A great story needs a gripping opening line that fuses mystery together with a desire to solve that mystery, pulling the reader ever forward through the words until they find the reward of greater understanding. Craigslist is known for awesome missed connections ads, great for sale posts, and funny ads for free shit, but this Craigslist lost & found announcement offers that rare commodity, a real comic mystery. The first line is:
“If anyone is missing a cat name Django (pronounced Jango the D is silent) I stole him last night.”
Let’s overlook the uninspired rip-off of Quentin Tarantino’s joke from Django Unchained. We shouldn’t judge the poster for a lazy pop culture joke, not when this CL post offers a more promising beginning than most novels I read. With the second line, the comic mystery only deepens:
“Not on purpose, I was extremely intoxicated and thought he was just some random stray I was rescuing.”
Oh, I love this guy even more. What a drunken sweetheart, stumbling about, rescuing stray animals. I’m assuming it’s a guy based on the syntax and his flawed drunken reasoning. Don’t get it twisted. Women definitely use drunken logic, too. Look at some of the guys they take home and the Vine or YouTube videos they record when they’re “extremely intoxicated.” That said, women don’t often portray themselves as the hero for doing something like drunkenly stealing a cat. But let’s allow our hero to explain how he innocently discovered the truth the next day:
“It was not until this morning when I was haphazardly going for a glass of water that I remembered I took the cat and noticed that he a collar.”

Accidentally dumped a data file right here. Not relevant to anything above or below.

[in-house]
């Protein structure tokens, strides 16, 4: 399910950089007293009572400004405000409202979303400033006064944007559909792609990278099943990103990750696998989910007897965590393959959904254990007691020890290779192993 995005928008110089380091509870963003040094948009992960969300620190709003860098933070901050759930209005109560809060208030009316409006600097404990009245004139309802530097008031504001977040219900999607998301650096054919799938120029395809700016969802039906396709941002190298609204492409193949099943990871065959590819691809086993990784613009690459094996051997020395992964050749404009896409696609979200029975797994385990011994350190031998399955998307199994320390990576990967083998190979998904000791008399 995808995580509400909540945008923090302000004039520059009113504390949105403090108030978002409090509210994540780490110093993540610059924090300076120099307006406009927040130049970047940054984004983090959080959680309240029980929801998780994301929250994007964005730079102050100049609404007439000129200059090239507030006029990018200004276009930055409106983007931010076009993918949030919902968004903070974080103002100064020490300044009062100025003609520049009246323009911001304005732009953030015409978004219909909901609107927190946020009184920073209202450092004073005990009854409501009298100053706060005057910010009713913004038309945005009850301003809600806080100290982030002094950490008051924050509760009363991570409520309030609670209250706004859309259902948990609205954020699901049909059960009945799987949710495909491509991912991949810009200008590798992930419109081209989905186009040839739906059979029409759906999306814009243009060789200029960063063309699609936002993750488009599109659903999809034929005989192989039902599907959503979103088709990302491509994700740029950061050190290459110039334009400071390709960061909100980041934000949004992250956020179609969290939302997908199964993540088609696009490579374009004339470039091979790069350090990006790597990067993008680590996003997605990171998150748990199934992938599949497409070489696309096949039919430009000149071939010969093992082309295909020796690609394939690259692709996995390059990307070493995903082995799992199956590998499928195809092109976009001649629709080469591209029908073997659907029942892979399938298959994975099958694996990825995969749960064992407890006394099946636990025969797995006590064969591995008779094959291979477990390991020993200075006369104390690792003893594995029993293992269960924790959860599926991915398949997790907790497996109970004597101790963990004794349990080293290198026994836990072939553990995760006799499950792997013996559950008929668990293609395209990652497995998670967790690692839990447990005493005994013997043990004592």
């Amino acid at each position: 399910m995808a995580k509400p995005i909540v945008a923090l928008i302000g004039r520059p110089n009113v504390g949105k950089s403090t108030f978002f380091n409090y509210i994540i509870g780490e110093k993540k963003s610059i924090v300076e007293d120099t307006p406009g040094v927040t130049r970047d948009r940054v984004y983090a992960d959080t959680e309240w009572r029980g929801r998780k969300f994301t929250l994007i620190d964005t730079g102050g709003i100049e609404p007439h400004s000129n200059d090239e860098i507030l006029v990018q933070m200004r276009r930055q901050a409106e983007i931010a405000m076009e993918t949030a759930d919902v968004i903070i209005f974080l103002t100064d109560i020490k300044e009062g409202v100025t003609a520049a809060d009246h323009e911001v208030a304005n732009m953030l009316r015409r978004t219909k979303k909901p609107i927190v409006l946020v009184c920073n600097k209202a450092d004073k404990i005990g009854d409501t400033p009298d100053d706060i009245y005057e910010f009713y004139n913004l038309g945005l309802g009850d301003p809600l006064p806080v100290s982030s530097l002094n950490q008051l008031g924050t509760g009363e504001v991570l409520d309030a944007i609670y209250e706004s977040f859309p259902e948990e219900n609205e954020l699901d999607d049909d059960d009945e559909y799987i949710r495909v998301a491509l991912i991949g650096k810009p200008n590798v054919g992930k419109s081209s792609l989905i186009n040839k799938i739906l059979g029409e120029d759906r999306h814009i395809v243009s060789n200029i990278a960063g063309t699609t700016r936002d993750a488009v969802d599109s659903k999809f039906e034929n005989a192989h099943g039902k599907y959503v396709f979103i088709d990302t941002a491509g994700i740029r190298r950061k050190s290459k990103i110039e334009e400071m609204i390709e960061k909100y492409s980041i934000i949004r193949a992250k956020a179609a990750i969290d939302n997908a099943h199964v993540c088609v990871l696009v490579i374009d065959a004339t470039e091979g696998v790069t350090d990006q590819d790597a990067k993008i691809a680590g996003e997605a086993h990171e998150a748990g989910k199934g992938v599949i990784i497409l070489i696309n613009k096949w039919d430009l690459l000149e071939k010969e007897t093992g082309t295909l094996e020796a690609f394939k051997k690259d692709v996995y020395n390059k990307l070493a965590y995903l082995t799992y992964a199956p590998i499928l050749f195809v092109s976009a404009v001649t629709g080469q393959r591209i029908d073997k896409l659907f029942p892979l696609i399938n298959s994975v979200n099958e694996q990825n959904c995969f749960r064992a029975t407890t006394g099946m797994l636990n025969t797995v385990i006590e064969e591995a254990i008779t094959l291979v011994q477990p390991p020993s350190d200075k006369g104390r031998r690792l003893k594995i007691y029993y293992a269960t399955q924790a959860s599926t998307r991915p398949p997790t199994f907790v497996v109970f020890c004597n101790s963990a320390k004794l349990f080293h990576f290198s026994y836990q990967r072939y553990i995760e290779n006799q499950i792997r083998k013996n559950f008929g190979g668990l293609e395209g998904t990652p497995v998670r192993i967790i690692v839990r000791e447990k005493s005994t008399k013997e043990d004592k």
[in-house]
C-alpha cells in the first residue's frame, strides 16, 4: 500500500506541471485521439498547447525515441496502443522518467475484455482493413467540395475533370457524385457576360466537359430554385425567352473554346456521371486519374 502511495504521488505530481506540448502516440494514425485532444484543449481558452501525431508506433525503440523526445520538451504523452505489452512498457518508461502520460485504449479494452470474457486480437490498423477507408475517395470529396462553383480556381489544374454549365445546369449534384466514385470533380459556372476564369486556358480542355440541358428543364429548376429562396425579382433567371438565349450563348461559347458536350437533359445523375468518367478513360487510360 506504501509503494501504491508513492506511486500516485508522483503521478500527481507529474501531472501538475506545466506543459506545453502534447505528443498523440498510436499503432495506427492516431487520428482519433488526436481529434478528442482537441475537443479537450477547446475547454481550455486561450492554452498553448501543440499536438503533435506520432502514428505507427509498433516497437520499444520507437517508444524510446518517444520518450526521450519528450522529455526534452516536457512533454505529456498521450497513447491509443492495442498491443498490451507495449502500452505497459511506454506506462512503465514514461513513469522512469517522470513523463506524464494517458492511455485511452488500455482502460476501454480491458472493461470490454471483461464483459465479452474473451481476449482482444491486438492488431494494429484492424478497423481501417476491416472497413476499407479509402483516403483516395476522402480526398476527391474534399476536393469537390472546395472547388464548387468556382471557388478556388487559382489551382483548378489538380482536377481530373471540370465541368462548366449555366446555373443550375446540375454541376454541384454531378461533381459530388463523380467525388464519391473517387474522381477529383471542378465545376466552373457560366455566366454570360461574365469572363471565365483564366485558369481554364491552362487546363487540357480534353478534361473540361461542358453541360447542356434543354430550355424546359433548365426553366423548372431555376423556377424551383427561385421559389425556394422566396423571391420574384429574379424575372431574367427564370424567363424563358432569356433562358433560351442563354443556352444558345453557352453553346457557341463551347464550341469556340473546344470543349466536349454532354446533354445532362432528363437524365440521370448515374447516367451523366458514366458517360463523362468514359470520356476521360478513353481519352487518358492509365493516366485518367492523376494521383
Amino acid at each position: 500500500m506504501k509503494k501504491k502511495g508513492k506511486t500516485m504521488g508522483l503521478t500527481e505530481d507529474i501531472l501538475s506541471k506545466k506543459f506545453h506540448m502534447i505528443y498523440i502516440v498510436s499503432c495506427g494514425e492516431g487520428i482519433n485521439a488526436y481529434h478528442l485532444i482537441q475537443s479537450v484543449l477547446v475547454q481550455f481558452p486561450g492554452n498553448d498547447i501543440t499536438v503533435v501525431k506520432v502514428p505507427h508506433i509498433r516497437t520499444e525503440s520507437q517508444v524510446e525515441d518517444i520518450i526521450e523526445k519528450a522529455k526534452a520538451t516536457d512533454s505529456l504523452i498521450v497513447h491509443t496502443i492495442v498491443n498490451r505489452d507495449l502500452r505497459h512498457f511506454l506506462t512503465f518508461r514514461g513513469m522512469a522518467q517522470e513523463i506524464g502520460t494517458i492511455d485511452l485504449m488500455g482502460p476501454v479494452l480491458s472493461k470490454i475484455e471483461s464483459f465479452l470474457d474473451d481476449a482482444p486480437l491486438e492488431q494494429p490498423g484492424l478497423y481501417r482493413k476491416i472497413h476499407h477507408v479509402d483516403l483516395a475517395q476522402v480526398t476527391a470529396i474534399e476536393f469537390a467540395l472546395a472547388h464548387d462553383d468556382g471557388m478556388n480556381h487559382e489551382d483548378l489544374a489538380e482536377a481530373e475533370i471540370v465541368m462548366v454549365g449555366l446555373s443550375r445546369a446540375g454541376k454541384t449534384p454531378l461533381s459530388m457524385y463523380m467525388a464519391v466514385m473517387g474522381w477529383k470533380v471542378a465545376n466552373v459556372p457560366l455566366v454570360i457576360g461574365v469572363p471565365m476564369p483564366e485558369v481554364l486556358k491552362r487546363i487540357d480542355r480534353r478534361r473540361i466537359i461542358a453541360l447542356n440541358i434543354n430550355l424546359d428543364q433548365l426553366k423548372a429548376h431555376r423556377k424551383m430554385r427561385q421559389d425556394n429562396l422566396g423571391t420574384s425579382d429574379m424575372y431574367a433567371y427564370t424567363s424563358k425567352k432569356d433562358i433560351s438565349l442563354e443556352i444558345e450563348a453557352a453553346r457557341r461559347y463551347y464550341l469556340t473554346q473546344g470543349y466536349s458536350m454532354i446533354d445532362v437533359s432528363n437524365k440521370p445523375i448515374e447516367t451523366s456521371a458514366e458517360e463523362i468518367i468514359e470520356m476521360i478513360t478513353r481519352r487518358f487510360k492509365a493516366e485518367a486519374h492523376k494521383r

How exactly does one “haphazardly” get a glass of water? Perhaps, the world is often very disorienting to this young man who steals cats. Perhaps he careens through life, just barely able to make it through the day. Maybe he’s the dramatic type. Or maybe he doesn’t really know what haphazardly means but he felt his use of an adverb might make the cat’s owner feel that even though this person stole their cat, their pet is still in good and educated hands. Or maybe he’s just a stoner and everything he does is done somewhat haphazardly. I tend to lean in that direction, but primarily because I think only a stoner would try to decide if a cat was high.
“Django is a very frisky black cat, he also has very sleepy eyes and appears to be stoned although I don’t think he is.”
How much time do you think he spent trying to decide if the cat was high? Which raises a few interesting questions. How do you determine if a cat is high? Do you feed the animal weird shit and see if it eats it? This is my best guess since this seems to be what our cat-stealing hero did:
“If Django belongs to you I would like to give him back, I have been feeding him cheese all morning and I really don’t want him to shit all over my apartment.”
Oh, man. I’m not a cat person. But… cheese? Do you think his milk was just way past its expiration date, and then he saw a block of cheddar, thought to himself- Well, what’s the difference? Problem solved. If he fed the cat cheese all morning long and the cat ate it, on second thought, maybe the cat was high. I don’t know, I’m not a cat person.
I do like how our cat-stealing hero really wants the owners to show up and claim their stolen cat before it shits all over his apartment. Saving a “lost cat” when you’re drunk is one thing. Having to clean up stinky cheesy cat turds when you’re painfully sober the next day, as our hero apparently assumes he’ll have to do, that shit ain’t cool.